Just for fun, check out these video clips from the Duggar family's visit to Japan.  These are from YouTube, so hopefully they won't be blocked for the only two regular readers who are likely to understand them.  Perhapse Joseph might catch some numbers.  :)  It would be great katakana/hiragana practice if things didn't move so fast.  Nonetheless, they're fun to watch even if you don't understand Japanese.

The interview.

A carnival?  Janet, are they making mochi at the end?  It made me hungry!

Posted by sursumcorda on Thursday, November 15, 2012 at 7:41 am | Edit
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I love Air New Zealand.  Back in 1997, we flew Air New Zealand to ... well, to New Zealand!  It was the longest flight I've every taken; nonetheless, it was the most enjoyable.  They actually encouraged us to get up and walk laps around the spacious jet, instead of restricting us to one small aisle and requiring us to remain seated most of the time.  The food was great, too.

Unfortunately, I don't see the opportunity to check out what might have changed in the ensuing 15 years, but if this safety video is any indication, they're still a great airline.  I've flown enough to be bored and blasé when the attendents begin to instruct us how to fasten our seat belts, but this presentation would have my full attention.  I enourage you to watch it full-screen.  Thanks, Dawn, for sharing it!

Posted by sursumcorda on Saturday, November 3, 2012 at 6:39 pm | Edit
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I appear to be in the mood for quick posts sharing other people's brilliance.  They're much more entertaining than what I can come up with on my own at the moment.  Try me again after Li'l Writer Guy is revived by a week with four creative and lively grandchildren.  :)

This gem is from thduggie's blog, the work of a creative and lively son-in-law.  Thanks, Stephan!

A Modern Once-ler

“You’re Glumping the pond where the Humming-Fish hummed!
No more can they hum, for their gills are all gummed.”

“Oh no!  OMG!  Mr. Lorax, I’m bummed!
I’m glad you have told me, for I do not wish
To cause the demise of these dear Humming-Fish.
So I’ll tweet a tweet from my satellite dish
To make sure my followers all are aware.
For, once they’re aware, I am sure they will care
And caring, aware, as a group we will dare
To start a petition, a fundraiser – sure,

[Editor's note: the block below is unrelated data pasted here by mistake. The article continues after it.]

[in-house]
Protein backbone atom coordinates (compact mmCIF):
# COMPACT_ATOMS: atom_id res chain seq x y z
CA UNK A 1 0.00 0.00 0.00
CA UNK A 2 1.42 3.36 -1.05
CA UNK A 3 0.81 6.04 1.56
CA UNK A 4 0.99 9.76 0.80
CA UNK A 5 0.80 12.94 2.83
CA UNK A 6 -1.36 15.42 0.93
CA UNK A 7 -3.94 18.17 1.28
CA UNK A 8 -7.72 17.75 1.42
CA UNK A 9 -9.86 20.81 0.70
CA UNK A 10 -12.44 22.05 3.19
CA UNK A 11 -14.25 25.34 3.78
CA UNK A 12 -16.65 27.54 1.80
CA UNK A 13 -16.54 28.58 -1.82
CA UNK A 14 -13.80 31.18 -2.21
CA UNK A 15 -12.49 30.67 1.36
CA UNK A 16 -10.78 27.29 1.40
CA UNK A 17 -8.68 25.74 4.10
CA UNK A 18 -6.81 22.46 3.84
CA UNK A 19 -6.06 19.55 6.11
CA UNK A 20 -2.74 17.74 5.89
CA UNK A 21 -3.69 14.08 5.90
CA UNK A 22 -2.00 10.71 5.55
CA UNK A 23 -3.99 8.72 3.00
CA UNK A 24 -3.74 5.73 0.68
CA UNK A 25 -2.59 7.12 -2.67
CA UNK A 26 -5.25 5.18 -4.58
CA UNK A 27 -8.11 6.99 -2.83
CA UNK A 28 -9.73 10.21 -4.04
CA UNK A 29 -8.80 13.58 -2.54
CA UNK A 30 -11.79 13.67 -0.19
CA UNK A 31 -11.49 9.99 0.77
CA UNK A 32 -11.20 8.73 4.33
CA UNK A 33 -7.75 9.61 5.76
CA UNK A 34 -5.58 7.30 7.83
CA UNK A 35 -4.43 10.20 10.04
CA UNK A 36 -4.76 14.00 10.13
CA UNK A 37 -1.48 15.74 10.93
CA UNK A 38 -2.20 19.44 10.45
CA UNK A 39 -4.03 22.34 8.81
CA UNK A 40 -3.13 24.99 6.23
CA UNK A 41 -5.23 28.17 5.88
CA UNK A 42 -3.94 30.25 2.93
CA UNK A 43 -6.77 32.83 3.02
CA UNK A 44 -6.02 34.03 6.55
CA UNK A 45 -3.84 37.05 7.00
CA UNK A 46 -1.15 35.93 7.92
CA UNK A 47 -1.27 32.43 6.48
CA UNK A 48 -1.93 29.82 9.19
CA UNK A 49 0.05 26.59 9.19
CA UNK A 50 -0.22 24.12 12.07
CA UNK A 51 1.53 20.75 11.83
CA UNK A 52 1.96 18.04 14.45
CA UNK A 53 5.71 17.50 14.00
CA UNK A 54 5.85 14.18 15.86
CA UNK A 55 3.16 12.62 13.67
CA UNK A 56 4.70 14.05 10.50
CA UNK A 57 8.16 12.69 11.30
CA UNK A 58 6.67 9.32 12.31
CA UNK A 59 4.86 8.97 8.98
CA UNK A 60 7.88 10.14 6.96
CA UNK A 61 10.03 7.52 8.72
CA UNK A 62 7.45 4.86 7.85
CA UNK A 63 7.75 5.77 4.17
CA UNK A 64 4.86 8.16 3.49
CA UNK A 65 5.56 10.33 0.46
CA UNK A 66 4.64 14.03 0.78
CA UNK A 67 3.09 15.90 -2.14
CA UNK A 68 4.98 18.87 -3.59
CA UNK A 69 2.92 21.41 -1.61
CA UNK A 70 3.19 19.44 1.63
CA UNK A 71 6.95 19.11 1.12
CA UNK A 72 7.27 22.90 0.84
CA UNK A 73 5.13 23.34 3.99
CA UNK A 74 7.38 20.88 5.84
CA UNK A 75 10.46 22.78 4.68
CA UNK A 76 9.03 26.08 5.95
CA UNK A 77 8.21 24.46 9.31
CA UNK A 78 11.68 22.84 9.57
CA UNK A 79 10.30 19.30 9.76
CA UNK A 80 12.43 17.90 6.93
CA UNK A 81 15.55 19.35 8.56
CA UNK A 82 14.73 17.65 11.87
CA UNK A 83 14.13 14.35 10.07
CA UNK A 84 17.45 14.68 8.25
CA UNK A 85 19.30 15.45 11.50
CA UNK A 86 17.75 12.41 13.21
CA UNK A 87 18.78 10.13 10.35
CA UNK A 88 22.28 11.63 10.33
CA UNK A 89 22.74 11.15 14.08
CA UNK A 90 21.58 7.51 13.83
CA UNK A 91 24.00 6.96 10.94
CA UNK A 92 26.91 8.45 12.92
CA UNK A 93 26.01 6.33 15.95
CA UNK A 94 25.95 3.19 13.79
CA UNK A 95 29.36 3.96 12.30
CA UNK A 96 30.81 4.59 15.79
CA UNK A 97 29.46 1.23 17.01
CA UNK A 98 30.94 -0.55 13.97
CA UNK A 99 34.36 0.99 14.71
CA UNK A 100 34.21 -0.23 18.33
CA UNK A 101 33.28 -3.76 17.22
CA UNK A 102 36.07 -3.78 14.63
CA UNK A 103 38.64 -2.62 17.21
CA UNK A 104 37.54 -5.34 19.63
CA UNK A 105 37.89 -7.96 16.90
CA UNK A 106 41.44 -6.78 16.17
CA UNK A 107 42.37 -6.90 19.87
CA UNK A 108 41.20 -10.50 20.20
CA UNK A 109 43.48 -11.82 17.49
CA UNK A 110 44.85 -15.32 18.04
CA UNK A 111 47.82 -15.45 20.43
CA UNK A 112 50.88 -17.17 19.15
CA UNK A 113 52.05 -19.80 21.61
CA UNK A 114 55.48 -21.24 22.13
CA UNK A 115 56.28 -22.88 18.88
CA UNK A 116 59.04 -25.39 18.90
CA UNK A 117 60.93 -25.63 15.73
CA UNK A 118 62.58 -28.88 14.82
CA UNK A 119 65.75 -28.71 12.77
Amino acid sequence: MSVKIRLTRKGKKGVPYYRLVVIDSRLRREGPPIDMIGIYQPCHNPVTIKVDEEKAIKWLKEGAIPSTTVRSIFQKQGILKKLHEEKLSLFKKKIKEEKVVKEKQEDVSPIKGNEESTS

A Kickstarter project, a race for the cure:
These sick fish are more than what I can endure!
And then, with the funding and grassroots support,
We’ll clean up the gills, and if that should fall short,
We’ll hire some experts, the scientist sort,
Who’ll work on a coating that we can apply
To Humming-Fish gills.  I am sure that will fly!
Those gills, they will auto-de-gloppetify!
Our problem is solved.  Boy, you gave me a fright!
I’ll buy an indulgence on eBay tonight,
If offers are there and the prices are right.
On Farmville I’ll plant a few truffula seeds
And tell all my friends they’re what everyone needs.
There.  Now can I get back to knitting my Thneeds?”

Posted by sursumcorda on Tuesday, October 16, 2012 at 6:00 pm | Edit
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Once again, Eric Schultz (The Occasional CEO) has come up with just the right note.  My list of his serious posts I want to share and comment on grows longer, but this one popped right to the top.  So true, so true.

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As I said in a comment to his post, it reminded me of a Christmas scene from 2003:  Like this one, it's a living room setting with five people. Three are busy with computers on their laps. (This was almost 10 years ago: no iPhones, no iPads.) The fourth is also intently focussed, not on a computer screen but on the fifth, a newborn baby. No, not that newborn baby, but I did title the picture, We Three Nerds.  Oh, wait.  This is my own blog; I can include the picture itself.

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Sorry it's such a lousy picture.  Our camera at the time was an old Sony Mavica, at one time high tech, but it created small files and saved them to a 3.5 inch floppy disk, which couldn't hold even one picture from my present (inexpensive, Kodak) camera.